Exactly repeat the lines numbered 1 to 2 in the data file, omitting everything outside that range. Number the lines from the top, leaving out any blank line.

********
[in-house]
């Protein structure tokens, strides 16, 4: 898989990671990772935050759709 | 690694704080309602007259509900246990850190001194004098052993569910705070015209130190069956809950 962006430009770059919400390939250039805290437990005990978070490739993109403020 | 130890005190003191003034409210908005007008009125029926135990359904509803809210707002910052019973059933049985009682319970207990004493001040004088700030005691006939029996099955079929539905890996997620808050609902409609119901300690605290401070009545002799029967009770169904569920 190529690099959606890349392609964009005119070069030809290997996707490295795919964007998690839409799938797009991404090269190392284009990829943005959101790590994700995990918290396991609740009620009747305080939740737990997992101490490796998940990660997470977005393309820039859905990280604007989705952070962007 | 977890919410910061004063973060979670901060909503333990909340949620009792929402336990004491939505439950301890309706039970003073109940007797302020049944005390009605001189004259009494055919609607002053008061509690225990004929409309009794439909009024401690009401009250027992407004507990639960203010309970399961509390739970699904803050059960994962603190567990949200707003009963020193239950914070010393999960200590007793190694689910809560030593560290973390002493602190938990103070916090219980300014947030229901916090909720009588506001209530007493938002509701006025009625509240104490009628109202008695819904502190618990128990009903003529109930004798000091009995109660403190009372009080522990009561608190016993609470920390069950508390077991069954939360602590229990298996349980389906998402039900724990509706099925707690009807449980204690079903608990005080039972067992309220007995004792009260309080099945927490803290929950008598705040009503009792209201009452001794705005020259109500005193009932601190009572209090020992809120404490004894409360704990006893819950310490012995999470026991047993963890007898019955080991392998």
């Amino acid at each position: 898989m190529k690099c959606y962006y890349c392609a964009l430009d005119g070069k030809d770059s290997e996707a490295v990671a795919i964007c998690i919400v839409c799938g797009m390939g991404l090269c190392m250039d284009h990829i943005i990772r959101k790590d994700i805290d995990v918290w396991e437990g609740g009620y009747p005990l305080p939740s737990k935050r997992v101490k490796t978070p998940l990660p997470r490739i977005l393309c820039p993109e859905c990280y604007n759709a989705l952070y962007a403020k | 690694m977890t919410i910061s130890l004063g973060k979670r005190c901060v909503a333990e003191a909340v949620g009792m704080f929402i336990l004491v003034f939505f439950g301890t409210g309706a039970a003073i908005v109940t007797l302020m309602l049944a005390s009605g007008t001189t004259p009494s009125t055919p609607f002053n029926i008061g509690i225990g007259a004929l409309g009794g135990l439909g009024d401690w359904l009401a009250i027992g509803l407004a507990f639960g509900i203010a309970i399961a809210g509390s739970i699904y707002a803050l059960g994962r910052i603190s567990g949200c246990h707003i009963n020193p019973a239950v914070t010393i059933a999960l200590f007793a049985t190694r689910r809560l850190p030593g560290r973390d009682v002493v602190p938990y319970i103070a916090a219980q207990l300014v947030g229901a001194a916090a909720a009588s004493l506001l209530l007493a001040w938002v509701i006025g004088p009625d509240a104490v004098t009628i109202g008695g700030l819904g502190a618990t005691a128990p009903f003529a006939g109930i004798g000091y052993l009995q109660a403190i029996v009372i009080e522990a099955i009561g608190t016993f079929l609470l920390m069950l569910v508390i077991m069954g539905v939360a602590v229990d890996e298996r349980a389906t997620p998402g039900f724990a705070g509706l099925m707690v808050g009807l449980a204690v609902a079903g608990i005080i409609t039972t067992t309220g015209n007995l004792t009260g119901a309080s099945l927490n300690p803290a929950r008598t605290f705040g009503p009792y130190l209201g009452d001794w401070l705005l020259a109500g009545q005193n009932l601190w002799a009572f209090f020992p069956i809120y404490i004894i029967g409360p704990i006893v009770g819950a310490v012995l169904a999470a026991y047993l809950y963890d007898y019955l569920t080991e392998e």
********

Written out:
[in-house]
């Protein structure tokens, strides 16, 4: 898989990671990772935050759709 | 690694704080309602007259509900246990850190001194004098052993569910705070015209130190069956809950 962006430009770059919400390939250039805290437990005990978070490739993109403020 | 130890005190003191003034409210908005007008009125029926135990359904509803809210707002910052019973059933049985009682319970207990004493001040004088700030005691006939029996099955079929539905890996997620808050609902409609119901300690605290401070009545002799029967009770169904569920 190529690099959606890349392609964009005119070069030809290997996707490295795919964007998690839409799938797009991404090269190392284009990829943005959101790590994700995990918290396991609740009620009747305080939740737990997992101490490796998940990660997470977005393309820039859905990280604007989705952070962007 | 977890919410910061004063973060979670901060909503333990909340949620009792929402336990004491939505439950301890309706039970003073109940007797302020049944005390009605001189004259009494055919609607002053008061509690225990004929409309009794439909009024401690009401009250027992407004507990639960203010309970399961509390739970699904803050059960994962603190567990949200707003009963020193239950914070010393999960200590007793190694689910809560030593560290973390002493602190938990103070916090219980300014947030229901916090909720009588506001209530007493938002509701006025009625509240104490009628109202008695819904502190618990128990009903003529109930004798000091009995109660403190009372009080522990009561608190016993609470920390069950508390077991069954939360602590229990298996349980389906998402039900724990509706099925707690009807449980204690079903608990005080039972067992309220007995004792009260309080099945927490803290929950008598705040009503009792209201009452001794705005020259109500005193009932601190009572209090020992809120404490004894409360704990006893819950310490012995999470026991047993963890007898019955080991392998």